The S252W mutation enhanced cell proliferation in fibroblasts, even in critical culture conditions, such as 0.5% FBS medium, but it had a negative effect on MSCs in 20% FBS culture environment. Literature data regarding the presence of FGFR2S252W and cell proliferation are controversial. Some studies that investigated human periosteal fibroblasts [17], murine osteoblasts [8], murine stem cells [40], or calvarial cells during embryonic sutures formation in murine AS models [41, 42] point to the FGFR2S252W mutation as responsible for increasing cell proliferation. Interestingly, the murine MSCs with FGFR3 mutation proliferate less than the wild type cells [43]. These comparative analyses are complex, as the experiments have not only included different cell types but also cells from different species and from different niches. Therefore, although we cannot rule out differences in the protocols used, our results suggest that the effect of the FGFR2S252W mutation on cell proliferation might depend both on the tissue, niche of origin, and cell type under analysis, which would explain at least in part the controversy in the literature.

Through the wound healing assay, we have shown that FGFR2S252W has an effect on the migratory property of fibroblasts, but not of MSCs. This effect on the fibroblasts, however, was dependent on the availability of FBS, a culture medium supplement that provides not only growth factors, but also cellular growth inhibitors [44]. It was previously reported that FGFR2S252W has enhanced affinity to different FGFs [45], therefore, the altered S252W cell proliferation and cell migration in response to different FBS concentrations suggests that FBS contains growth stimulating FGFs to which S252W fibroblasts are more sensitive to, and FGFs that in high concentration inhibit migration of S252W fibroblasts. It is possible that during embryonic and even post-natal development, atypical cell responses are dependent on which FGF is available at that period.

Regarding the osteogenic potential, we found that FGFR2S252W induces increased osteogenic differentiation in both cell types under study, especially at the early stages of the in vitro process. We were able to confirm these results in vivo using non-immunosuppressed rats and human cells, as an increased ossification rate was observed for both fibroblasts and MSCs harboring the FGFR2S252W mutation as compared to corresponding WT cells. These results thus confirm our preliminary work on S252W fibroblasts [13] which showed that the FGFR2S252W mutation confers a new function to these cells. In addition, our results for MSCs, the osteoblast precursors, are in agreement with most of the literature, ranging from studies with murine stem cells to human pre-osteoblasts transfected with FGFR2S252W, which showed that the FGFR2S252W mutation enhances osteogenic potential [8, 9, 40, 41, 46].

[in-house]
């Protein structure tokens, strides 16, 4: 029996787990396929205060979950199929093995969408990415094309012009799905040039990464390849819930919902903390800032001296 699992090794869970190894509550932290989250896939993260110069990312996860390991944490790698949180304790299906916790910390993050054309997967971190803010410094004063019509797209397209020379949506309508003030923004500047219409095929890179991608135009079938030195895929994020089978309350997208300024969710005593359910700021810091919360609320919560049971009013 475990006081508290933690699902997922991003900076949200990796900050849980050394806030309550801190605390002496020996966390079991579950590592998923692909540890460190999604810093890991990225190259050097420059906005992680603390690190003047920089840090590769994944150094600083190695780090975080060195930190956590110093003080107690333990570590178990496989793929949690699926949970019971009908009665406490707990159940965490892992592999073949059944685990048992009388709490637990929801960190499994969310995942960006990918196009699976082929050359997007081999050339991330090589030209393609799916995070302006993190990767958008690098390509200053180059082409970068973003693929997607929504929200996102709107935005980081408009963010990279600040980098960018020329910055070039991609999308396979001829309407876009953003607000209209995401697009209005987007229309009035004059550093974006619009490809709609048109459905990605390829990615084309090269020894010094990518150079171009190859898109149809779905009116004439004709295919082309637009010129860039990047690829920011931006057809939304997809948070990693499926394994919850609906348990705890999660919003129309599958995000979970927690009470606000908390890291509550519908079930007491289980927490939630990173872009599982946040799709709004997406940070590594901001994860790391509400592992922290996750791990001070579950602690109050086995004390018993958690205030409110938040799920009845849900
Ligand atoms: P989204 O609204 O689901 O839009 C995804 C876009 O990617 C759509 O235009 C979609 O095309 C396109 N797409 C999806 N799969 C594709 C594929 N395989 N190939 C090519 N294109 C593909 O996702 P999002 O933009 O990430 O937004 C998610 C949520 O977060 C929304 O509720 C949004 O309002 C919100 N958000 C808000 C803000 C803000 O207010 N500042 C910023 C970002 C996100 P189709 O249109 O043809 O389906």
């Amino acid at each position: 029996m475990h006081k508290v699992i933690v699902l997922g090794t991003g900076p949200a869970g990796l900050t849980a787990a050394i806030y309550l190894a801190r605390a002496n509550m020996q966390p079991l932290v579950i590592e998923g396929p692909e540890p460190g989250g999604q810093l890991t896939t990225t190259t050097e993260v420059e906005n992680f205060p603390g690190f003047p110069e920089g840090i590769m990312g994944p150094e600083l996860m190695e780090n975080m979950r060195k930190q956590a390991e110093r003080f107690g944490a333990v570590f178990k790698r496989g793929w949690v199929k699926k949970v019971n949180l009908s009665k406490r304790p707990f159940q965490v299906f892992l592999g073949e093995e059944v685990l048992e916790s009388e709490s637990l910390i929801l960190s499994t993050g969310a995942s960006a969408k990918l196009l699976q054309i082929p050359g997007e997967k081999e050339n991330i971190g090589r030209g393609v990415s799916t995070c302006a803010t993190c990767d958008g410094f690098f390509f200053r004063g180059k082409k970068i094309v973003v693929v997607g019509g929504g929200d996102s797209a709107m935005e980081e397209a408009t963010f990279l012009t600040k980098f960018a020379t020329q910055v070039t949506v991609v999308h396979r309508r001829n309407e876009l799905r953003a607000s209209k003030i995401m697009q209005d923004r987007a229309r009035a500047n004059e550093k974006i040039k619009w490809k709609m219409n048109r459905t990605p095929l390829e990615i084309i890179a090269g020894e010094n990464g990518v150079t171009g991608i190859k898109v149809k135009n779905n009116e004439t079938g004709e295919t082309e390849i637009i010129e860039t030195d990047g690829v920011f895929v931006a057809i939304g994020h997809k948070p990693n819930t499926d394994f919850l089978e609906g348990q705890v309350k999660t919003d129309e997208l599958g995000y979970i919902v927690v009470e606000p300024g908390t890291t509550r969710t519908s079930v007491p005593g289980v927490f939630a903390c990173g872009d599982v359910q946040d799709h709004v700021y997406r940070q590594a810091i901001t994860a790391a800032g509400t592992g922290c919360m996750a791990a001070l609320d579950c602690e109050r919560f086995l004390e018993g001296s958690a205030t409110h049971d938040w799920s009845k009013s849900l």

A dynamic system based on integrated signals between stem cells and cells from their surrounding niche, such as fibroblasts, is necessary to maintain proper tissue physiology [47]. Thus, we judged it necessary to evaluate the effect of S252W fibroblasts on the MSCs, the expected osteoblast precursors. Interestingly, our co-culture assay showed that the presence of S252W fibroblasts promotes osteogenic differentiation of both S252W and WT periosteal MSCs. In addition, S252W fibroblasts did not induce osteogenic differentiation in DPSC, which suggests that the cells we used must still harbor regulatory network programs that are specific to the tissue from which they are extracted and that are not erased in cell culture.

The increased osteogenic potential of S252W fibroblasts seems to be mediated by JNK, since JNK inhibition reverted this phenotype. Shukla et al. demonstrated that ERK (extracellular-signal-regulated kinase) is directly involved in the craniosynostosis in a Fgfr2+/S252W mouse [48]. Futhermore, ERK indirectly increases JNK activity [49]. Our findings thus suggest that ERK-JNK pathway is also disturbed in human AS patients and that a key molecule involved in craniosynostosis lies downstream to ERK and JNK. Altogether, we propose that identifying this key molecule might have a better therapeutic potential in the surgical treatment of AS patients than ERK and JNK inhibitors, as inhibition of either molecule leads to severe side effects as both are involved in important signaling pathway in the whole organism. We cannot rule out the possibility that other MAPKs, such as p38, downstream to FGFR activation might be responsible for the increased osteogenic potential in the S252W fibroblasts, as these molecules have been shown to have enhance activation in Apert mouse models [41, 43, 48, 5054].